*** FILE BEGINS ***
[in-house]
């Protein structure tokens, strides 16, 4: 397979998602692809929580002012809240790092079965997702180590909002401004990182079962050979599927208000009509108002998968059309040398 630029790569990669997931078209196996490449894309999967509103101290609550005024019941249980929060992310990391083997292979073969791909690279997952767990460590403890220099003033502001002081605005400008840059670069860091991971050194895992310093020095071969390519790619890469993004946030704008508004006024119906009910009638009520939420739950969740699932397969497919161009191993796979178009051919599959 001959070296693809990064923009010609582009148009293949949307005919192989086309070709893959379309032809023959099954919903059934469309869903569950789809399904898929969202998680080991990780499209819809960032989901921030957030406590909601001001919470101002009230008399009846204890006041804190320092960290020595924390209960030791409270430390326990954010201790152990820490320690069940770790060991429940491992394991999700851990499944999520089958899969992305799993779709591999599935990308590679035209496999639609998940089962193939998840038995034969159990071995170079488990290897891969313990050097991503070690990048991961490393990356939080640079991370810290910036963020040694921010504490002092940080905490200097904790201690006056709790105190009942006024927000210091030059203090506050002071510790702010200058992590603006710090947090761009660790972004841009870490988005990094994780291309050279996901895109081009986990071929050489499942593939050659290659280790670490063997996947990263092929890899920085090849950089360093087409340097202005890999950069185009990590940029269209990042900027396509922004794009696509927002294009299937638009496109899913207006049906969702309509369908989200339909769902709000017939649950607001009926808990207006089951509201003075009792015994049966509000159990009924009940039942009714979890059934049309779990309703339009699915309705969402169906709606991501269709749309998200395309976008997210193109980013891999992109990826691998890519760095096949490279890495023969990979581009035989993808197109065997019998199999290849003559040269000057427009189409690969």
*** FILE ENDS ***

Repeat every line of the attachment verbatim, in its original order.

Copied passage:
[in-house]
């Protein structure tokens, strides 16, 4: 397979998602692809929580002012809240790092079965997702180590909002401004990182079962050979599927208000009509108002998968059309040398 630029790569990669997931078209196996490449894309999967509103101290609550005024019941249980929060992310990391083997292979073969791909690279997952767990460590403890220099003033502001002081605005400008840059670069860091991971050194895992310093020095071969390519790619890469993004946030704008508004006024119906009910009638009520939420739950969740699932397969497919161009191993796979178009051919599959 001959070296693809990064923009010609582009148009293949949307005919192989086309070709893959379309032809023959099954919903059934469309869903569950789809399904898929969202998680080991990780499209819809960032989901921030957030406590909601001001919470101002009230008399009846204890006041804190320092960290020595924390209960030791409270430390326990954010201790152990820490320690069940770790060991429940491992394991999700851990499944999520089958899969992305799993779709591999599935990308590679035209496999639609998940089962193939998840038995034969159990071995170079488990290897891969313990050097991503070690990048991961490393990356939080640079991370810290910036963020040694921010504490002092940080905490200097904790201690006056709790105190009942006024927000210091030059203090506050002071510790702010200058992590603006710090947090761009660790972004841009870490988005990094994780291309050279996901895109081009986990071929050489499942593939050659290659280790670490063997996947990263092929890899920085090849950089360093087409340097202005890999950069185009990590940029269209990042900027396509922004794009696509927002294009299937638009496109899913207006049906969702309509369908989200339909769902709000017939649950607001009926808990207006089951509201003075009792015994049966509000159990009924009940039942009714979890059934049309779990309703339009699915309705969402169906709606991501269709749309998200395309976008997210193109980013891999992109990826691998890519760095096949490279890495023969990979581009035989993808197109065997019998199999290849003559040269000057427009189409690969």